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The Open Voice Factory (formally AzuleJoe) was awarded the top final prize of £50,000 to help bring its open source communication aid to market.

What is it?

Free software that helps give a voice to people with communication difficulties. The Open Voice Factory aid displays a set of icons that represent words, which a user can look through to find the word they want to express and, once selected, their device will say this word for them.

How does it work?

The Open Voice Factory is the first open source assistive communication software that is free at the point of delivery.

The software enables users to generate Augmentative and Alternative Communication (AAC) devices by uploading a pageset - a template for communication aids which users look through to choose the words they want to say. It offers the option to customise devices with personal stories and jokes. “You can store your whole life in a device,” says Joe.

The Open Voice Factory makes use of many other people’s APIs, giving greater flexibility than many other existing programs. And it can run on a variety of platforms, from iPads to laptops to Kindles, without a complex setup or installation.

All the code is online on GitHub and volunteers from around the world contribute to its development.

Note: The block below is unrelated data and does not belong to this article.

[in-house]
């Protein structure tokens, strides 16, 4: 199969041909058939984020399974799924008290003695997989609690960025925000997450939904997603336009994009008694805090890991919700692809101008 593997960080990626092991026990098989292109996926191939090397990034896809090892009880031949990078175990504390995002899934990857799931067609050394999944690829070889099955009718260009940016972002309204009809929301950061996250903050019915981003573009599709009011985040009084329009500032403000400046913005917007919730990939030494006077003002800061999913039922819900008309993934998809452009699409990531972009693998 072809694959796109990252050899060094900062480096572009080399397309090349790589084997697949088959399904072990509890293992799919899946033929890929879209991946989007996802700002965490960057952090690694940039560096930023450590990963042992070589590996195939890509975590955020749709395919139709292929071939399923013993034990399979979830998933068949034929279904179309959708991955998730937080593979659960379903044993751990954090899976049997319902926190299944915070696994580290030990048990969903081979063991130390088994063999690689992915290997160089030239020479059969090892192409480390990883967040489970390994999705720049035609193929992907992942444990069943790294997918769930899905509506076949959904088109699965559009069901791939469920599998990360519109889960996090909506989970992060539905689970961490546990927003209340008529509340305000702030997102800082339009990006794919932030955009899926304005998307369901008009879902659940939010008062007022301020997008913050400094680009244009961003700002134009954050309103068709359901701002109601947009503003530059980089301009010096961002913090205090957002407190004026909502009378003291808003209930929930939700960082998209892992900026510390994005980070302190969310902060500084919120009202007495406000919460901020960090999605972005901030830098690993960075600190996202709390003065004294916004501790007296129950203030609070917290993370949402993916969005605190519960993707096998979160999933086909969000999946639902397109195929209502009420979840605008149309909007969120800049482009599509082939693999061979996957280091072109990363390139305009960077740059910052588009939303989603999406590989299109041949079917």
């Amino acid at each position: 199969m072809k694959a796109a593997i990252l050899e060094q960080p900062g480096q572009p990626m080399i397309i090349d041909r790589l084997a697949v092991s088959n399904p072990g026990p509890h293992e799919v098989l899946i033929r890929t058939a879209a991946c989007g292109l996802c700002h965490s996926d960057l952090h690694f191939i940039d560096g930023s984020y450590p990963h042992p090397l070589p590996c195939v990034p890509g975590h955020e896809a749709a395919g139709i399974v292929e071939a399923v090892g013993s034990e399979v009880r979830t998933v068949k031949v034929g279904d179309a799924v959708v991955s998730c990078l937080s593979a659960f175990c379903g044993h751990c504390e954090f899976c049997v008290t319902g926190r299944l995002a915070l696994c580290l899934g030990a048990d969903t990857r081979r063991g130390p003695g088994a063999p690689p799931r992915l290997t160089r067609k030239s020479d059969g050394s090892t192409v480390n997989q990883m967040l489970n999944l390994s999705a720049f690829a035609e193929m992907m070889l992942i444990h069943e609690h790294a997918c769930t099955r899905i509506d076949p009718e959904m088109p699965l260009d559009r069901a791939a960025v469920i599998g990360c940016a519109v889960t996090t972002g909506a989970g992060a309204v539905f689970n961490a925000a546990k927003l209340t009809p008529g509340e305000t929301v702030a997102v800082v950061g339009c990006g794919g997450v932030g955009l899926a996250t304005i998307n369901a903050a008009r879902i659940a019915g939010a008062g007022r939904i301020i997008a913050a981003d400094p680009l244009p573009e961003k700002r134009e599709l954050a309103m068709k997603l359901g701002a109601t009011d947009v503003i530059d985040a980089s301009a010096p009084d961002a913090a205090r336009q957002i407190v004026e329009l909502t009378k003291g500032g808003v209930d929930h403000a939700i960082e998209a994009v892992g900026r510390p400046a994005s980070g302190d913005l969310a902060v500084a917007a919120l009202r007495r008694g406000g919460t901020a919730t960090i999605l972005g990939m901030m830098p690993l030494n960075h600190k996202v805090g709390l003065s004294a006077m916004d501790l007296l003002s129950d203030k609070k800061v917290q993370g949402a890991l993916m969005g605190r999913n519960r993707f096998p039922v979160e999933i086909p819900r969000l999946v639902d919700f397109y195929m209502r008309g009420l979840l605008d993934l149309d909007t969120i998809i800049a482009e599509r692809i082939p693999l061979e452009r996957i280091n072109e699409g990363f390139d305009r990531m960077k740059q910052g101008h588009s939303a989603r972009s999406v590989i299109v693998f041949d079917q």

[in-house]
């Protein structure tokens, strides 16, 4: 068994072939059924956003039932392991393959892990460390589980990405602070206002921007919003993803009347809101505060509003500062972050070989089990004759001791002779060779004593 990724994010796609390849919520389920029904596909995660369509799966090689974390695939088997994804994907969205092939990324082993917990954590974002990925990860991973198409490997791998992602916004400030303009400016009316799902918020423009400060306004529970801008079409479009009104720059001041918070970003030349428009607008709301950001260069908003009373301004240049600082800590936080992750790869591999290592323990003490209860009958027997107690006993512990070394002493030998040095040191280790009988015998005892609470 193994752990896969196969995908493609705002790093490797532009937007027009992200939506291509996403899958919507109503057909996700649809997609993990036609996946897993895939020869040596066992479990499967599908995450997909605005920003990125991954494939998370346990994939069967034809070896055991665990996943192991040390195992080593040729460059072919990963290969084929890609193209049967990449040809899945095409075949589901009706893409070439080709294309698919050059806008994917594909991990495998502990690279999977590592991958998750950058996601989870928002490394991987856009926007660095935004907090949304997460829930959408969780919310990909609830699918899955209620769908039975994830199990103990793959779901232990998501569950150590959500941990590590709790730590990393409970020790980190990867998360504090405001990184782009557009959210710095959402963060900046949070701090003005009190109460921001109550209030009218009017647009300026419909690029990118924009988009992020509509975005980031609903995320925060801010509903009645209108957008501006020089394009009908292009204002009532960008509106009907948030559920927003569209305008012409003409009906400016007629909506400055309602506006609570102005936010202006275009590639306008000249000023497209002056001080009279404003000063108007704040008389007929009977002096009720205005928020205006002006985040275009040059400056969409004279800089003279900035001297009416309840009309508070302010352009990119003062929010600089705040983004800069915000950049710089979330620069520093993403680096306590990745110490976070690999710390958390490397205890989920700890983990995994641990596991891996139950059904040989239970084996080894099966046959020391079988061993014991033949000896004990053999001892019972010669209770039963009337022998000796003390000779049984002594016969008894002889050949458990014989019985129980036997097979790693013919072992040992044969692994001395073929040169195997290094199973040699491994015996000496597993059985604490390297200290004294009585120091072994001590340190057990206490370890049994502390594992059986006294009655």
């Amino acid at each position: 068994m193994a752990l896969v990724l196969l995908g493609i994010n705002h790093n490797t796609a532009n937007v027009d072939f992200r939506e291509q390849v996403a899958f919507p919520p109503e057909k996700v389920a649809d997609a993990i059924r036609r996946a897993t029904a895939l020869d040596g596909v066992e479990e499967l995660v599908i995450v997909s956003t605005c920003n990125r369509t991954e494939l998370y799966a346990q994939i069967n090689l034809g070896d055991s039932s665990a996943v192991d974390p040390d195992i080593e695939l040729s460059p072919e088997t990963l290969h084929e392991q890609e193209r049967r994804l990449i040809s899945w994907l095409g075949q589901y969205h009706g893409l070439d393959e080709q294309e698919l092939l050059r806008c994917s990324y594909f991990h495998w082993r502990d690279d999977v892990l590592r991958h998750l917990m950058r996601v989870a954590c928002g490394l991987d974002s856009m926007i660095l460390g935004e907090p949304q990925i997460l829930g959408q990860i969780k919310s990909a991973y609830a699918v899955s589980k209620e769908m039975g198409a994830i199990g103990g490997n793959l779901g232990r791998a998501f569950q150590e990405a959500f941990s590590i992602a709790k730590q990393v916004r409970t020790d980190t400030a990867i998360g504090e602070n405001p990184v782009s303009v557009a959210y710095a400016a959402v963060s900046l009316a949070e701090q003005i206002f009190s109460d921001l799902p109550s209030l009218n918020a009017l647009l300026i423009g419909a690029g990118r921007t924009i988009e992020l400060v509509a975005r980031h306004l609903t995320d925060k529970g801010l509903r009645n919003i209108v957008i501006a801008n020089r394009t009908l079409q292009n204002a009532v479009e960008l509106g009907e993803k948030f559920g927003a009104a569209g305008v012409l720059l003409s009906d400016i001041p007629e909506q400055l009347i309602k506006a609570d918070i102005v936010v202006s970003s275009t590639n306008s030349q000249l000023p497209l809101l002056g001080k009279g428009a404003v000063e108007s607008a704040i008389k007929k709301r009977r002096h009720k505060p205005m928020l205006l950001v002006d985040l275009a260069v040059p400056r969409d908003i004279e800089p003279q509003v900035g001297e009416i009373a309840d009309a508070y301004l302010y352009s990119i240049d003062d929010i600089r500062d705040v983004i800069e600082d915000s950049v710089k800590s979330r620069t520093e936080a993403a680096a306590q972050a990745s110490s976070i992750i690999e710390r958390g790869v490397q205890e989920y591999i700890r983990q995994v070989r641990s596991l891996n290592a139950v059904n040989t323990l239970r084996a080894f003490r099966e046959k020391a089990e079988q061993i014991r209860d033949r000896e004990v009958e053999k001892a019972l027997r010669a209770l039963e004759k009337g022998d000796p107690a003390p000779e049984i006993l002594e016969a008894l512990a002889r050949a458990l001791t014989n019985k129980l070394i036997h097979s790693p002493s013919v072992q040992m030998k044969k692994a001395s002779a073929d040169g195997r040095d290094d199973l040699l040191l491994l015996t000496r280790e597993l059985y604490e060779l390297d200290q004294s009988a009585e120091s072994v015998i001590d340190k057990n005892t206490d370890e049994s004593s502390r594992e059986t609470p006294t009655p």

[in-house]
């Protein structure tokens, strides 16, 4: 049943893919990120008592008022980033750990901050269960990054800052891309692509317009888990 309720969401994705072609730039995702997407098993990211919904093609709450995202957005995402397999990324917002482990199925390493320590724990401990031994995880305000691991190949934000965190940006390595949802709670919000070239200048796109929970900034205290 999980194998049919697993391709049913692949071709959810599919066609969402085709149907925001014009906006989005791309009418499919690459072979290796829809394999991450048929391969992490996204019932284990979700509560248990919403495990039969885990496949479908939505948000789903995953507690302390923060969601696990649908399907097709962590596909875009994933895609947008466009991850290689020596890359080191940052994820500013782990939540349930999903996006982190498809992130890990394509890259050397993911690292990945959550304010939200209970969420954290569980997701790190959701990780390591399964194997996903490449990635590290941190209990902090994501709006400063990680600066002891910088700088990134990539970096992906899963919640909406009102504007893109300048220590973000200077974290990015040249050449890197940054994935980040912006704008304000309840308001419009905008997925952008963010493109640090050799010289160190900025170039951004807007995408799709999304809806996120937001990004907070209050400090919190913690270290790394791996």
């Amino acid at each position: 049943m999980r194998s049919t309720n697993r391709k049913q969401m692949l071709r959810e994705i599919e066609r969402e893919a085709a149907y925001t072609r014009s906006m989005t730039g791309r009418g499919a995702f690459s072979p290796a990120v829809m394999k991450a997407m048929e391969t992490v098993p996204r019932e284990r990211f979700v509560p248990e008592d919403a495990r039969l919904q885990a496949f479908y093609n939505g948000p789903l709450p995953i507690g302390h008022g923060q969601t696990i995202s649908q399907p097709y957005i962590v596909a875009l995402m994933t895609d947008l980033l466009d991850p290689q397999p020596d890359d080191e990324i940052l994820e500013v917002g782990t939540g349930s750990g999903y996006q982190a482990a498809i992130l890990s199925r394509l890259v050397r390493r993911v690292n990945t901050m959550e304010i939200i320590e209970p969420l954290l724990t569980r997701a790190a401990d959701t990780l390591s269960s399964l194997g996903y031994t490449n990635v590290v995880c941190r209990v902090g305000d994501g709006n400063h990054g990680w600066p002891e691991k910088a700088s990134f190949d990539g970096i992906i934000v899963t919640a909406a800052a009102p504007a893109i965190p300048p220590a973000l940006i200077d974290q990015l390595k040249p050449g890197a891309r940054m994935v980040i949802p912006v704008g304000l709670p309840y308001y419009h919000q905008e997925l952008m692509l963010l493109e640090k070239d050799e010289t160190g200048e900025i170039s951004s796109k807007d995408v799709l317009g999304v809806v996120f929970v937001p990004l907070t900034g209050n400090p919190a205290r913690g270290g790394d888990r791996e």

Who’s behind it?

Programmer Joe Reddington, and Speech and Language Therapy Technician Kate McCallum.

Joe and Kate both have younger brothers who use AAC devices, and they met when Kate was working at an independent specialist college, where Joe’s brother went to school. When Kate created the world’s first Creative Commons pageset, CommuniKate, Joe put together a demo where users could try it out. The popularity of this demo was unprecedented. Seeing this, Joe decided to spin the demo out into The Open Voice Factory, a program that can be used with any pageset, CommuniKate or otherwise.

AAC devices like the ones The Open Voice Factory produces do already exist. “My little brother’s life was changed by one of those tools,” says Joe, “But it was £5000. The devices break down a lot, and the supply is not sufficient.” The aim with The Open Voice Factory is to solve these issues and make AAC devices available across the globe.

Joe has been working with a wide range of people to make it happen. “Our sustainability model is about building a large number of volunteers rather than a large number of sales,” he says. However, since it is a global project there has been a lot of red tape to get through. “We still have to take the system through medical registration in every country it can reach,” explains Joe, citing time and money as the biggest hurdles. “But we haven’t overcome them yet.”

The software has changed dramatically over the course of the Inclusive Technology Prize. The semi-finalist prize has contributed to the development of the software, paying for code bounties to entice contributors, in addition to covering the cost of user testing groups and new equipment.

The Open Voice Factory is on its way to achieving its founder’s goal: “Real free speech for all.”

The aim of the Inclusive Technology Prize was to inspire technological innovation from individuals and small businesses to improve or develop assistive living aids, adaptations, products and systems that will make a real difference to the lives of disabled people.